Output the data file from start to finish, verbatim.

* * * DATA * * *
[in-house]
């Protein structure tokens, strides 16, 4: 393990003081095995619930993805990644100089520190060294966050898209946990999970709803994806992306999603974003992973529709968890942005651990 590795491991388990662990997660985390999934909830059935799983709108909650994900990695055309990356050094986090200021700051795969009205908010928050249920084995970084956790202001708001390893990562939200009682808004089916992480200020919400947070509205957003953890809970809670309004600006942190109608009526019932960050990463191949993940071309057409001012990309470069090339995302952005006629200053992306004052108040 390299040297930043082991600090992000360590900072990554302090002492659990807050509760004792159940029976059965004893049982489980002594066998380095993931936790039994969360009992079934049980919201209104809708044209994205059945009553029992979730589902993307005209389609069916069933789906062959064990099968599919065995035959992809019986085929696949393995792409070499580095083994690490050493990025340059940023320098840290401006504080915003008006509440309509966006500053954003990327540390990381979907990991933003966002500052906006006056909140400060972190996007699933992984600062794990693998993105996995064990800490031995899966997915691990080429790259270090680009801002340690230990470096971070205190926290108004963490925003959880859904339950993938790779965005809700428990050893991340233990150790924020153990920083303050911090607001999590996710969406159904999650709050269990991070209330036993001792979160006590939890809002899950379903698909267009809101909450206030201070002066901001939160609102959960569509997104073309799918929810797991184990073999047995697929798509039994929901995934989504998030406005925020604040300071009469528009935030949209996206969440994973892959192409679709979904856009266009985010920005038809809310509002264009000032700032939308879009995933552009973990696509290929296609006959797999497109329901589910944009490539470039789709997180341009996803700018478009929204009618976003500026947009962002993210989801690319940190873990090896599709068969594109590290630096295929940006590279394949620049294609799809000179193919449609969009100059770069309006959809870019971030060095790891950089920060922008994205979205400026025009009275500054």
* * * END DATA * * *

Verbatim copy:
[in-house]
């Protein structure tokens, strides 16, 4: 393990003081095995619930993805990644100089520190060294966050898209946990999970709803994806992306999603974003992973529709968890942005651990 590795491991388990662990997660985390999934909830059935799983709108909650994900990695055309990356050094986090200021700051795969009205908010928050249920084995970084956790202001708001390893990562939200009682808004089916992480200020919400947070509205957003953890809970809670309004600006942190109608009526019932960050990463191949993940071309057409001012990309470069090339995302952005006629200053992306004052108040 390299040297930043082991600090992000360590900072990554302090002492659990807050509760004792159940029976059965004893049982489980002594066998380095993931936790039994969360009992079934049980919201209104809708044209994205059945009553029992979730589902993307005209389609069916069933789906062959064990099968599919065995035959992809019986085929696949393995792409070499580095083994690490050493990025340059940023320098840290401006504080915003008006509440309509966006500053954003990327540390990381979907990991933003966002500052906006006056909140400060972190996007699933992984600062794990693998993105996995064990800490031995899966997915691990080429790259270090680009801002340690230990470096971070205190926290108004963490925003959880859904339950993938790779965005809700428990050893991340233990150790924020153990920083303050911090607001999590996710969406159904999650709050269990991070209330036993001792979160006590939890809002899950379903698909267009809101909450206030201070002066901001939160609102959960569509997104073309799918929810797991184990073999047995697929798509039994929901995934989504998030406005925020604040300071009469528009935030949209996206969440994973892959192409679709979904856009266009985010920005038809809310509002264009000032700032939308879009995933552009973990696509290929296609006959797999497109329901589910944009490539470039789709997180341009996803700018478009929204009618976003500026947009962002993210989801690319940190873990090896599709068969594109590290630096295929940006590279394949620049294609799809000179193919449609969009100059770069309006959809870019971030060095790891950089920060922008994205979205400026025009009275500054």